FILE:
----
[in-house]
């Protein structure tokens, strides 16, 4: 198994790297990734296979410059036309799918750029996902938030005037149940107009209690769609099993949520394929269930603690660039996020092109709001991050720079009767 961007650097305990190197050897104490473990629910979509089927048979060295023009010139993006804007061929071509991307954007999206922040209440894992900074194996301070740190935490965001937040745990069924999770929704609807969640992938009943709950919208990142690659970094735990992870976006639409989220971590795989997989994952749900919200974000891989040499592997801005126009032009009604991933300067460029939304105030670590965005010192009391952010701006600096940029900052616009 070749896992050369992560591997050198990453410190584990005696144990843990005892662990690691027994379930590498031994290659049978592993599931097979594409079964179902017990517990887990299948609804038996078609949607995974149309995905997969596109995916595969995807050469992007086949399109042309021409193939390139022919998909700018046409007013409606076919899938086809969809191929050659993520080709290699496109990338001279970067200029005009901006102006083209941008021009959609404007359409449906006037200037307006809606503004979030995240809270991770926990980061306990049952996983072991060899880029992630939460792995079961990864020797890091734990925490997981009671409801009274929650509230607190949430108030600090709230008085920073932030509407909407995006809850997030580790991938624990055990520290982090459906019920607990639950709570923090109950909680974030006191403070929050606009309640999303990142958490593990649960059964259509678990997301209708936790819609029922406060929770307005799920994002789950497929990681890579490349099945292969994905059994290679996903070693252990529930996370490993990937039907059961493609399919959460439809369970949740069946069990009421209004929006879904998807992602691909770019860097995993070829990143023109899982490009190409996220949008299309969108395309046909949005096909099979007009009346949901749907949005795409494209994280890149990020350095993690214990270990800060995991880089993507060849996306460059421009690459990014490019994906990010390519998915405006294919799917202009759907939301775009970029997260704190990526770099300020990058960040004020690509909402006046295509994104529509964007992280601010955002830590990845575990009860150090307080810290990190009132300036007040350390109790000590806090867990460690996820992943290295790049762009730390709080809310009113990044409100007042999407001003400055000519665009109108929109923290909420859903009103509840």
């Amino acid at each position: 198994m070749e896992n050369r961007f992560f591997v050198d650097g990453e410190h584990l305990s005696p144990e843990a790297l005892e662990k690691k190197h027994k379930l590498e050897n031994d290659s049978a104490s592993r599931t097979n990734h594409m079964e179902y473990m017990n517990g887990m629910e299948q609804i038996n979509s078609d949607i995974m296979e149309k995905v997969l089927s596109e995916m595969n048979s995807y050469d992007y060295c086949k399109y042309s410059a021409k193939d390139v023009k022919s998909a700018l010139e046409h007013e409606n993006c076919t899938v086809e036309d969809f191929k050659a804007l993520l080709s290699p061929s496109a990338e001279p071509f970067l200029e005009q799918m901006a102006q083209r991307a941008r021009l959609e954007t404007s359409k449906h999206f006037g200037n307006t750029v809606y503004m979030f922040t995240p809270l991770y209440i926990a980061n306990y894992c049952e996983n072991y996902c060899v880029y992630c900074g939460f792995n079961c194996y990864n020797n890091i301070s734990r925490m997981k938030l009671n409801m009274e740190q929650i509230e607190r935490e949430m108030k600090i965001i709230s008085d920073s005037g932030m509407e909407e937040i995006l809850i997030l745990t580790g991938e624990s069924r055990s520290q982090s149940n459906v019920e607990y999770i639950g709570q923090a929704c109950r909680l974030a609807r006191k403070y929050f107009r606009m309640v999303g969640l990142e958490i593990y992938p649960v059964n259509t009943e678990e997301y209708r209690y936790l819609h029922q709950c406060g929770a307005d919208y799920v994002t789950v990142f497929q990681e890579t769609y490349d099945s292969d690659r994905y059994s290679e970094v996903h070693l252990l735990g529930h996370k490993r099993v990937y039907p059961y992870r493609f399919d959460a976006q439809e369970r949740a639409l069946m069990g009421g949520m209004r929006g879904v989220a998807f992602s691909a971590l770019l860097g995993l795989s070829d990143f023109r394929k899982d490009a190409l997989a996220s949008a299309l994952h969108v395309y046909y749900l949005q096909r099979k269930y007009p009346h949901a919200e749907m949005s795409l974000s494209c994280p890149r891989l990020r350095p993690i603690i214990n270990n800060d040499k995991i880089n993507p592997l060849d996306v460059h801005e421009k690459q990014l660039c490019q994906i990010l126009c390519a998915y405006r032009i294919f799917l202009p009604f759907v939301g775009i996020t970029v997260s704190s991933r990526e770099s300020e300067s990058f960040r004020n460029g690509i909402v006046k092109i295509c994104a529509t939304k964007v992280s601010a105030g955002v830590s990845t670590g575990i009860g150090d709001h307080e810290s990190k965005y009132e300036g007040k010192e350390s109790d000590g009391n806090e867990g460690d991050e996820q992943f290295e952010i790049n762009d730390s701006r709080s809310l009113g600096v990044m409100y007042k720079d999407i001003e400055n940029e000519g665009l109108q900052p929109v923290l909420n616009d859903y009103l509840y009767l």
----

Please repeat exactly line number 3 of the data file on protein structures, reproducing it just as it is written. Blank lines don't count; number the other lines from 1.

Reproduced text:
């Amino acid at each position: 198994m070749e896992n050369r961007f992560f591997v050198d650097g990453e410190h584990l305990s005696p144990e843990a790297l005892e662990k690691k190197h027994k379930l590498e050897n031994d290659s049978a104490s592993r599931t097979n990734h594409m079964e179902y473990m017990n517990g887990m629910e299948q609804i038996n979509s078609d949607i995974m296979e149309k995905v997969l089927s596109e995916m595969n048979s995807y050469d992007y060295c086949k399109y042309s410059a021409k193939d390139v023009k022919s998909a700018l010139e046409h007013e409606n993006c076919t899938v086809e036309d969809f191929k050659a804007l993520l080709s290699p061929s496109a990338e001279p071509f970067l200029e005009q799918m901006a102006q083209r991307a941008r021009l959609e954007t404007s359409k449906h999206f006037g200037n307006t750029v809606y503004m979030f922040t995240p809270l991770y209440i926990a980061n306990y894992c049952e996983n072991y996902c060899v880029y992630c900074g939460f792995n079961c194996y990864n020797n890091i301070s734990r925490m997981k938030l009671n409801m009274e740190q929650i509230e607190r935490e949430m108030k600090i965001i709230s008085d920073s005037g932030m509407e909407e937040i995006l809850i997030l745990t580790g991938e624990s069924r055990s520290q982090s149940n459906v019920e607990y999770i639950g709570q923090a929704c109950r909680l974030a609807r006191k403070y929050f107009r606009m309640v999303g969640l990142e958490i593990y992938p649960v059964n259509t009943e678990e997301y209708r209690y936790l819609h029922q709950c406060g929770a307005d919208y799920v994002t789950v990142f497929q990681e890579t769609y490349d099945s292969d690659r994905y059994s290679e970094v996903h070693l252990l735990g529930h996370k490993r099993v990937y039907p059961y992870r493609f399919d959460a976006q439809e369970r949740a639409l069946m069990g009421g949520m209004r929006g879904v989220a998807f992602s691909a971590l770019l860097g995993l795989s070829d990143f023109r394929k899982d490009a190409l997989a996220s949008a299309l994952h969108v395309y046909y749900l949005q096909r099979k269930y007009p009346h949901a919200e749907m949005s795409l974000s494209c994280p890149r891989l990020r350095p993690i603690i214990n270990n800060d040499k995991i880089n993507p592997l060849d996306v460059h801005e421009k690459q990014l660039c490019q994906i990010l126009c390519a998915y405006r032009i294919f799917l202009p009604f759907v939301g775009i996020t970029v997260s704190s991933r990526e770099s300020e300067s990058f960040r004020n460029g690509i909402v006046k092109i295509c994104a529509t939304k964007v992280s601010a105030g955002v830590s990845t670590g575990i009860g150090d709001h307080e810290s990190k965005y009132e300036g007040k010192e350390s109790d000590g009391n806090e867990g460690d991050e996820q992943f290295e952010i790049n762009d730390s701006r709080s809310l009113g600096v990044m409100y007042k720079d999407i001003e400055n940029e000519g665009l109108q900052p929109v923290l909420n616009d859903y009103l509840y009767l």